The entire passage is about the belief in the rebirth and how, through the experiences of pleasure and pain, that the numerous rebirths purified the mind which seemingly means that it was rid of all desires which the Buddhist view as the cause of all life’s sufferings. The term imperturbability is indicative of a self-assurance and a calmness when reviewing past lives as if this means that there was nothing that the speaker need fear, that his behaviors were aligned with kushala, which eventually brought him to the place of enlightenment as can be evidenced by the phrase that begins “Ignorance was banished . . one who abides diligent, ardent, and resolute” (Nannamoli and Bodhi,1995, p.105).

Buddhists will traditionally post a symbolic rendering of their Bhavachakra as an illustration of their belief in samsara on the outside walls of their temples as a means for outsiders to get a basic understanding of the Budda’s teachings. While the religion can seem a bit complex, it is really quite simple in many ways. The belief in rebirth and reincarnation has existed for thousands of years, and there are many people that hold to that belief that are not followers of Buddhism or of any religion for that matter. What is interesting to note is that the belief of rebirth in Buddhism shares some similar aspects with Hinduism such as how karma is the determinant that is sort of like a contingency of how future rebirths will be affected. Traditional Buddhists do not believe in the transfer of identity, but merely the transfer of personality or perhaps aspects of the persona on how they are presented. However, there are forms of Buddhism, such as Theravada, that believe that there is no soul or self which would means that there would be no consummate personalities that would carry over. It has been said that the Budda likened the process of rebirth to how one flame can ignite another – a passage or exchange that shares nothing but the ability to continue, so in that sense it would be deemed a rebirth, not referred to as reincarnation.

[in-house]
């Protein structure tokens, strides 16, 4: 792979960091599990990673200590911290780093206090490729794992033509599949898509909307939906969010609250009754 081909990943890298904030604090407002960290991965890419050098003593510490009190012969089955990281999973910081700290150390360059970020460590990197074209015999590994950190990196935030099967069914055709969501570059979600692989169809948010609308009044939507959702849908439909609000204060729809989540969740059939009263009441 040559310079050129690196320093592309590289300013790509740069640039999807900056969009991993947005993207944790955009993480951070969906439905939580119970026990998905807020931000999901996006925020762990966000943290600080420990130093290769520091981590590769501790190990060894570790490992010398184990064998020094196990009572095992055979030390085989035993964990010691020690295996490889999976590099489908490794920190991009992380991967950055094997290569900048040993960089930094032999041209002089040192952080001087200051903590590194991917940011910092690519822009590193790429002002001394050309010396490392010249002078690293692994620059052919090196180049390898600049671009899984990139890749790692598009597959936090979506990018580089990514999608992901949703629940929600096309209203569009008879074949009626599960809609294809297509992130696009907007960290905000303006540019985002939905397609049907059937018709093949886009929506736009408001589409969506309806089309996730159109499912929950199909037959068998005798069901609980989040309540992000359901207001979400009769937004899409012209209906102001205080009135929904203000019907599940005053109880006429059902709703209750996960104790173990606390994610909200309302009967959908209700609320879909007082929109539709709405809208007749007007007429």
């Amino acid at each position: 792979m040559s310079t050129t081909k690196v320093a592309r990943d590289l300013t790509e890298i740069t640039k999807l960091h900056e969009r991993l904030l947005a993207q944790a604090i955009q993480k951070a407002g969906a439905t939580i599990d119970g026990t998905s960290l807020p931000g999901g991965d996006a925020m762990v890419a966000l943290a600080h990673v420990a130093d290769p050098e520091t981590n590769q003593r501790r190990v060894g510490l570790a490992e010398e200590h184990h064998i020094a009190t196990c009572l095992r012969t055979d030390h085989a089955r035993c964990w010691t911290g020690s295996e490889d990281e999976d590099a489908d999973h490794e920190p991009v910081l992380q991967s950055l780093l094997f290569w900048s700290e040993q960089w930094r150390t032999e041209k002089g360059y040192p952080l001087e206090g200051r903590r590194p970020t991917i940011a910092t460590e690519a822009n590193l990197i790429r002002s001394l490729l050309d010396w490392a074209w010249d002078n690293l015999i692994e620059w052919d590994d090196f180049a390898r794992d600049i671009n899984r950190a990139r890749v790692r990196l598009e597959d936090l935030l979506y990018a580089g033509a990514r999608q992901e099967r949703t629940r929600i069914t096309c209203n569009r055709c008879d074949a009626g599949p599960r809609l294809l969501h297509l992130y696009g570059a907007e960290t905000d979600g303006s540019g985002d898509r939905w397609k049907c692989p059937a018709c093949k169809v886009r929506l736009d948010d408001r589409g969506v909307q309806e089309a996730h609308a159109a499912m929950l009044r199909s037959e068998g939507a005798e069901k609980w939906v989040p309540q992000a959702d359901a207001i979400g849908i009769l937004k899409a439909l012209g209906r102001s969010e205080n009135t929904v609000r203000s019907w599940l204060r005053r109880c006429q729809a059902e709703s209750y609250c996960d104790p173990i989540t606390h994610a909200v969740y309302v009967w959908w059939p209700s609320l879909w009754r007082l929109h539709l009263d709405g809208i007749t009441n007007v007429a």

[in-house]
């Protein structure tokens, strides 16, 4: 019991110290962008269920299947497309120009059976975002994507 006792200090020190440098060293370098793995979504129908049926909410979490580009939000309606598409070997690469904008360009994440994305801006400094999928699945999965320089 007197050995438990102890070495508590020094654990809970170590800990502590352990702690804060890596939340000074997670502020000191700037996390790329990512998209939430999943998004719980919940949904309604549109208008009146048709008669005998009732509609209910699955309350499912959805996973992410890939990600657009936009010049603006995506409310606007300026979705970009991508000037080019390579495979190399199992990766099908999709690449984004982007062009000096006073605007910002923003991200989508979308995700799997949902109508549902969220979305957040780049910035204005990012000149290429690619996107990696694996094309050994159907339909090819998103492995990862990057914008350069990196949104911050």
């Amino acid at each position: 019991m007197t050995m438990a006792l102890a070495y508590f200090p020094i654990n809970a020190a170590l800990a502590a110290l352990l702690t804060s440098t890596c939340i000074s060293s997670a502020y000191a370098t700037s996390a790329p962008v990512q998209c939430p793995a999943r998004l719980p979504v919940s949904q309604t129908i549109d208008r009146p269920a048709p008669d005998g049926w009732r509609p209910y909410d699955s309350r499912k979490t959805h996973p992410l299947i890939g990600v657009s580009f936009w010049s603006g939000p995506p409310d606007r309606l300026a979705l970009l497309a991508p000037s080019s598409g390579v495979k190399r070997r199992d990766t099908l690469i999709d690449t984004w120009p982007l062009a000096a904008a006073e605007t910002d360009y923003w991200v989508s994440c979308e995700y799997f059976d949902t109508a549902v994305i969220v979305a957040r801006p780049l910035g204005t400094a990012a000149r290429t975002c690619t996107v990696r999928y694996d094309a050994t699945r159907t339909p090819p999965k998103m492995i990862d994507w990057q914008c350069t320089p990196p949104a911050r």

Buddhists follow the eight-fold path as a journey to achieve enlightenment which means that they must enter a state of being where they have no desires. It can take multiple rebirths to achieve this state, and some Buddhists believe that it can never really happen, even though that is what they have been led to believe through the practice of Buddhism. According to Hui and Coleman (2012) “Buddhists do not favor reincarnation because reincarnation renews sufferings incurred from past incarnations. Moreover, Buddhists believe that no beings can remain permanently in any upper realms of existence and when their wholesome karma is exhausted, they must face rebirth in a lower realm of existence. Furthermore, Buddhists believe that all phenomena (including the six realms of existence) are transient so that it is impossible to preserve an eternal self”. Which seems to beg the question: if this cannot occur, what exactly are they striving to achieve? It would seem that for an individual to have continuously done the right thing through a series of rebirths, that the level of merit or good karma would be enhanced, not diminished and basically banishing a reborn being to a lower sphere. How can goodness be exhausted?